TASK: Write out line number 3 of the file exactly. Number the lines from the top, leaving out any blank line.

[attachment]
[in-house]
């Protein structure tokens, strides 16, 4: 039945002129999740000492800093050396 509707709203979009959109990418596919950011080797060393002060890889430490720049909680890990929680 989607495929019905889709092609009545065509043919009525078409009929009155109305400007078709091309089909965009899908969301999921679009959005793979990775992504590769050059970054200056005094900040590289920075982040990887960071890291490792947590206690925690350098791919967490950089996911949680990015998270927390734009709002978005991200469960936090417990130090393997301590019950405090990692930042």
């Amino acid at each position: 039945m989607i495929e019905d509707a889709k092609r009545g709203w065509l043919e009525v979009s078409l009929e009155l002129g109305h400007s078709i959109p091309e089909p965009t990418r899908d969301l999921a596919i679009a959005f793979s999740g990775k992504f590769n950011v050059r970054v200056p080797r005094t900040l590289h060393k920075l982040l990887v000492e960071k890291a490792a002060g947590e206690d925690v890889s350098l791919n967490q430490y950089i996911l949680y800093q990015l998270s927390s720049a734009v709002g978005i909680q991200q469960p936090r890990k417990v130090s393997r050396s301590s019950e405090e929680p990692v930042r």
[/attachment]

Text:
């Amino acid at each position: 039945m989607i495929e019905d509707a889709k092609r009545g709203w065509l043919e009525v979009s078409l009929e009155l002129g109305h400007s078709i959109p091309e089909p965009t990418r899908d969301l999921a596919i679009a959005f793979s999740g990775k992504f590769n950011v050059r970054v200056p080797r005094t900040l590289h060393k920075l982040l990887v000492e960071k890291a490792a002060g947590e206690d925690v890889s350098l791919n967490q430490y950089i996911l949680y800093q990015l998270s927390s720049a734009v709002g978005i909680q991200q469960p936090r890990k417990v130090s393997r050396s301590s019950e405090e929680p990692v930042r």